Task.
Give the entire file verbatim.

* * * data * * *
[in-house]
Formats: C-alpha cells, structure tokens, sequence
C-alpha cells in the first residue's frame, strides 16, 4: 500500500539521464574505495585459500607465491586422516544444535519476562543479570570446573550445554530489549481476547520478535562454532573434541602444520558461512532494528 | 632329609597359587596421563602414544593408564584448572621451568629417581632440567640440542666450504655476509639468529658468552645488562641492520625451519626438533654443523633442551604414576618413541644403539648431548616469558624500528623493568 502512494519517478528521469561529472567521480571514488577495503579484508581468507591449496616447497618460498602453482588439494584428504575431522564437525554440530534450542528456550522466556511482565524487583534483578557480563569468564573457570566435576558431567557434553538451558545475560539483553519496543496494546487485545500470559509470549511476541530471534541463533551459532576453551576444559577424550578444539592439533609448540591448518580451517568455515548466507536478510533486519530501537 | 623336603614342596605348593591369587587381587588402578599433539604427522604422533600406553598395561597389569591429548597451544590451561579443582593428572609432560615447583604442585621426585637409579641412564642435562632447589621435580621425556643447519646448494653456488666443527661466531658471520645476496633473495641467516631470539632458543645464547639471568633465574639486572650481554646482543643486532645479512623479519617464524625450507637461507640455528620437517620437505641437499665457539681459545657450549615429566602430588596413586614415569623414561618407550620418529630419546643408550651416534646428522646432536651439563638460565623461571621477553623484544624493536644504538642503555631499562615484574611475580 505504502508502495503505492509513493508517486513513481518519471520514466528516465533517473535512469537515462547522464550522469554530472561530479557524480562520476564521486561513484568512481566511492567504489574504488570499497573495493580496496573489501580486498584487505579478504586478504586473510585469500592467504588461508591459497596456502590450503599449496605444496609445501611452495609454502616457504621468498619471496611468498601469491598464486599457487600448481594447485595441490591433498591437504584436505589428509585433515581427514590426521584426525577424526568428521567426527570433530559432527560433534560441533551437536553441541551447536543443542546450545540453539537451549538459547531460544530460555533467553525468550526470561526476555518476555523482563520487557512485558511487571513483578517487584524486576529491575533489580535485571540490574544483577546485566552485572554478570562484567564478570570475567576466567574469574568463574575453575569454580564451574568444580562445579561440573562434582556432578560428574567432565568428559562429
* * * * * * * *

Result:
[in-house]
Formats: C-alpha cells, structure tokens, sequence
C-alpha cells in the first residue's frame, strides 16, 4: 500500500539521464574505495585459500607465491586422516544444535519476562543479570570446573550445554530489549481476547520478535562454532573434541602444520558461512532494528 | 632329609597359587596421563602414544593408564584448572621451568629417581632440567640440542666450504655476509639468529658468552645488562641492520625451519626438533654443523633442551604414576618413541644403539648431548616469558624500528623493568 502512494519517478528521469561529472567521480571514488577495503579484508581468507591449496616447497618460498602453482588439494584428504575431522564437525554440530534450542528456550522466556511482565524487583534483578557480563569468564573457570566435576558431567557434553538451558545475560539483553519496543496494546487485545500470559509470549511476541530471534541463533551459532576453551576444559577424550578444539592439533609448540591448518580451517568455515548466507536478510533486519530501537 | 623336603614342596605348593591369587587381587588402578599433539604427522604422533600406553598395561597389569591429548597451544590451561579443582593428572609432560615447583604442585621426585637409579641412564642435562632447589621435580621425556643447519646448494653456488666443527661466531658471520645476496633473495641467516631470539632458543645464547639471568633465574639486572650481554646482543643486532645479512623479519617464524625450507637461507640455528620437517620437505641437499665457539681459545657450549615429566602430588596413586614415569623414561618407550620418529630419546643408550651416534646428522646432536651439563638460565623461571621477553623484544624493536644504538642503555631499562615484574611475580 505504502508502495503505492509513493508517486513513481518519471520514466528516465533517473535512469537515462547522464550522469554530472561530479557524480562520476564521486561513484568512481566511492567504489574504488570499497573495493580496496573489501580486498584487505579478504586478504586473510585469500592467504588461508591459497596456502590450503599449496605444496609445501611452495609454502616457504621468498619471496611468498601469491598464486599457487600448481594447485595441490591433498591437504584436505589428509585433515581427514590426521584426525577424526568428521567426527570433530559432527560433534560441533551437536553441541551447536543443542546450545540453539537451549538459547531460544530460555533467553525468550526470561526476555518476555523482563520487557512485558511487571513483578517487584524486576529491575533489580535485571540490574544483577546485566552485572554478570562484567564478570570475567576466567574469574568463574575453575569454580564451574568444580562445579561440573562434582556432578560428574567432565568428559562429